Chillin' with Dylan
The miracle against Homestead
By DYLAN MALONE
I had the rare opportunity to see history first hand on Friday night.
It doesn’t happen to me often. Usually I’m looking the other way when something amazing happens. In a related story, I never get to see a reckless driver get their come-up-ans from local authorities...
Anyways, the point is that I’m usually in the wrong place at the wrong time, but not Friday night when the Braves did the unlikely in putting a ‘W’ on the board against mighty Homestead.
Some of you may look at that and say, “Yeah? So what?”
To those people I say shame on you. Are you not moved by a real life David vs. Goliath story?
The second smallest school in the conference beat the far-and-away largest on Friday night and they did it with class, talent, and a lot of fire in their guts.
It would have been easy for a team clearly outmanned, outnumbered, and out-muscled to play scared, particularly in the rainy conditions brought forth on Friday night.
That brings me to my next point. I’m tired already of hearing people say things like, “Yeah, it was a great win, but they would have been killed if it wasn’t wet on the field.”
Did the Braves have special ski-shoes on their feet that allowed them to skate across the field without sliding? Were they immune to the misty downpour seeping into their face masks blurring their vision all night? I didn’t think so.
Bellmont played on the same playing field in the same conditions as Homestead and came away with a big victory.
One could make the argument that Homestead’s passing game was hampered by the weather and that their game plan was disrupted because of it. Truth be told, the Spartans had enough men on the sidelines to replenish their front line all game long and Bellmont, with plenty of players playing both ways, held them at bay and forced the line back all night long.
The Spartans managed just 47 yards on the ground. That is abysmal. Harnish tallied twice that on his own the week before and Norwell is the smallest school in the conference.
It may even have been a fluke that the Braves one in an instance where they played their best football and Homestead played their worst. It’s still one of the greatest accomplishments that Bellmont has ever experienced and that’s taking into account 2008 when we hoisted a state title.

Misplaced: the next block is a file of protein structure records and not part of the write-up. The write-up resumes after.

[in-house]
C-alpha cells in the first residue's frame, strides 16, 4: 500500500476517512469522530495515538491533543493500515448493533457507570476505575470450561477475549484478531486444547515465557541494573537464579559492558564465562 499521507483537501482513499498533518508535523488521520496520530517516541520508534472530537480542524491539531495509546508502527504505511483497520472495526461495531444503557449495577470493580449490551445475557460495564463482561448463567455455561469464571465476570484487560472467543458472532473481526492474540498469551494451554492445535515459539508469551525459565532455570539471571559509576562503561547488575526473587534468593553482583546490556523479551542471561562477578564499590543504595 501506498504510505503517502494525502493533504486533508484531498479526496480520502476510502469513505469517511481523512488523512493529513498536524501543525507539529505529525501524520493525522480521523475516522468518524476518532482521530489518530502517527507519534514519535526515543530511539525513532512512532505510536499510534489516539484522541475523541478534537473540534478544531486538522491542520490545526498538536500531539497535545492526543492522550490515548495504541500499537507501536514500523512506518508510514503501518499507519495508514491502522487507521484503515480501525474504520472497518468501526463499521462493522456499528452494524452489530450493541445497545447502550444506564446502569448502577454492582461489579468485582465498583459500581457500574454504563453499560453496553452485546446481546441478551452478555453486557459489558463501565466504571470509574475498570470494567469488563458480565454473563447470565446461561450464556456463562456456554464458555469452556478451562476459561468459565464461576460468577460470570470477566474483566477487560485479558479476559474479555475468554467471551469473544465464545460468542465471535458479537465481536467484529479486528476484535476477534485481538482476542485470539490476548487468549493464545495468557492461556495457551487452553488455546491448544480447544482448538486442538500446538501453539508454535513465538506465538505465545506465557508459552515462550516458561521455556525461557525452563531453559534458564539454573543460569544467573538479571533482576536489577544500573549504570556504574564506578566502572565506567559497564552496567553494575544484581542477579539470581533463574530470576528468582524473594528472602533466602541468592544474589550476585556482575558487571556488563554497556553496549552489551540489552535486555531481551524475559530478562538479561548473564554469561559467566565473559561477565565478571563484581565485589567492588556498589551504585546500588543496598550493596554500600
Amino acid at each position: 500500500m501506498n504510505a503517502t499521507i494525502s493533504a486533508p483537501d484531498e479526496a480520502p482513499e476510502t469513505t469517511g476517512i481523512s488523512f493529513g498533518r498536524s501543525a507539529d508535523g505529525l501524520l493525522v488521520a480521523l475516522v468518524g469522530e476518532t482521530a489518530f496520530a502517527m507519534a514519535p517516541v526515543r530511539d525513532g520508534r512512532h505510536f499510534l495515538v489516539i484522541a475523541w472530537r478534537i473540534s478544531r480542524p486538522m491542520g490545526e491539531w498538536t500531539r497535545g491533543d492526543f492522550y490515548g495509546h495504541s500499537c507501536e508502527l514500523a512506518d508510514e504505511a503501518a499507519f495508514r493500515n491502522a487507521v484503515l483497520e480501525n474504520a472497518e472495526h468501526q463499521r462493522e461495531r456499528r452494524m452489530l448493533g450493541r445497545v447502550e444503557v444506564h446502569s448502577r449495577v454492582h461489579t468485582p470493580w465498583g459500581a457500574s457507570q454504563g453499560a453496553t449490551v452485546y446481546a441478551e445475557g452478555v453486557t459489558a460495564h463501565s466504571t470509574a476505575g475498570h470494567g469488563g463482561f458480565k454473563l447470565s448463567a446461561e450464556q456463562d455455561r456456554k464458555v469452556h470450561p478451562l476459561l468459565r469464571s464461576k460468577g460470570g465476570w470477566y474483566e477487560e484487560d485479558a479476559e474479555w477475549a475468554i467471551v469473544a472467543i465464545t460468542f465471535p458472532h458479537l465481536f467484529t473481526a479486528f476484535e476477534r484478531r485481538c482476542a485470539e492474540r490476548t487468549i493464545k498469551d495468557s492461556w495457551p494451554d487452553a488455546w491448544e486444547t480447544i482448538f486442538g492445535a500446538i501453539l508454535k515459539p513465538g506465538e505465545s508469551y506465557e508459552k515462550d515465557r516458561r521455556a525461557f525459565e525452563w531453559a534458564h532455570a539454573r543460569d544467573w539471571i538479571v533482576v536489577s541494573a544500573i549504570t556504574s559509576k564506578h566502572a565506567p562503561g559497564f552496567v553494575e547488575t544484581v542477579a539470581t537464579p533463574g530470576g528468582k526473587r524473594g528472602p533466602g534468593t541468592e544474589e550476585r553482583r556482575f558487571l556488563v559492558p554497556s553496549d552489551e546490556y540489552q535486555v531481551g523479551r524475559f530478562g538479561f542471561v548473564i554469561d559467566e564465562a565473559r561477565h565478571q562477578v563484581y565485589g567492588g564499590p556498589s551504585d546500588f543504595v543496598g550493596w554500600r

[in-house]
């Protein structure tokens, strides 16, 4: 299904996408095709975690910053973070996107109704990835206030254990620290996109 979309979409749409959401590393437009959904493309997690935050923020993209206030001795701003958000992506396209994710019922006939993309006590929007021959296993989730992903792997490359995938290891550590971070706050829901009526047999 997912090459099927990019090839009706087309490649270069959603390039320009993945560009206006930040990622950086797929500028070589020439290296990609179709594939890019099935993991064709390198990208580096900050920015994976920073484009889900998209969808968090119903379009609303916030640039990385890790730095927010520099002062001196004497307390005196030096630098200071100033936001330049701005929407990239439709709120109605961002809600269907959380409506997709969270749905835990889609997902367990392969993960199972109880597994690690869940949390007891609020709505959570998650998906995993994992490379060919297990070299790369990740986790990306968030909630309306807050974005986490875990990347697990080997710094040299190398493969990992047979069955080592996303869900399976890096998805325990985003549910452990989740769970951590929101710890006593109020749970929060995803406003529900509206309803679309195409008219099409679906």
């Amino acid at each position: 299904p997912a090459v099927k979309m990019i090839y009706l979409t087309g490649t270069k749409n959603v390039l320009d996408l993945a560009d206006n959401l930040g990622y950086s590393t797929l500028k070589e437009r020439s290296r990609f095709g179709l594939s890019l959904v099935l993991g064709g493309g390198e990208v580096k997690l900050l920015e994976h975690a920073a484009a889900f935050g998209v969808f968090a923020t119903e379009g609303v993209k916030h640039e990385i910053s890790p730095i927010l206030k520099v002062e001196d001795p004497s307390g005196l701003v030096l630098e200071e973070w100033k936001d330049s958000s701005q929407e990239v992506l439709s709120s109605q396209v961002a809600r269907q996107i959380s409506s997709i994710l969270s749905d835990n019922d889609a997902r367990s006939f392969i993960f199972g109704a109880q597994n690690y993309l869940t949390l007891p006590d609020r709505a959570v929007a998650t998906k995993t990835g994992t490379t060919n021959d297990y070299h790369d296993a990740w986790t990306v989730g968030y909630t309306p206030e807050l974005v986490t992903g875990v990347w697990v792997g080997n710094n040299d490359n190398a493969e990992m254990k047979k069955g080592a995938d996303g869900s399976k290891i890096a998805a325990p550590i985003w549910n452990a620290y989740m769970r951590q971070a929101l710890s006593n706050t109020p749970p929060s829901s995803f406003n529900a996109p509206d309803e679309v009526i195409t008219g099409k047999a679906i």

Personally, I think it was a wake-up call to Homestead for years to come. It was obvious they hadn’t even taken the time to scout us. They jumped off-sides several times in the first quarter when Amacker and Braves moved their line formations because they didn’t see it coming.
For Bellmont, it will be the beginning of a new found confidence. We don’t have to beat 6A teams in sectional. Just 3A schools. “Now we know we can hang with the best of them,” as Dalton Schultz said Friday night.
What about Bob?
I wanted to save some space to talk about Bob Shraluka for minute because I think he’s earned a lot of respect from me.
Sure, I may not have worked with him as long as some of the other compatriots with me in the editorial department, but I did spend the final few years with him and I have to say that the pleasure was all mine.
Bob and I did not get along when I started as the sports editor a few years ago. It seemed like our personalities were at odds for the longest time.
After a time, however, I figured out that it’s because our personalities are very similar. If there’s just one thing that I have learned from both Bob and Jim Hopkins it’s that there will always be people that don’t like what you do for whatever reason. Rather than dwell on it, I like to think that I could take Bob’s approach and just laugh it off.
In this recent game of musical chairs, as J put it, I find myself staying stationary as everyone else in editorial is circling around me. I guess that makes me the chair.
Whatever my position, I like to think that I’m better at it than when I started and Mr. Shraluka is one of the big reasons for that. Thanks, Bob. Enjoy the bike rides still to come.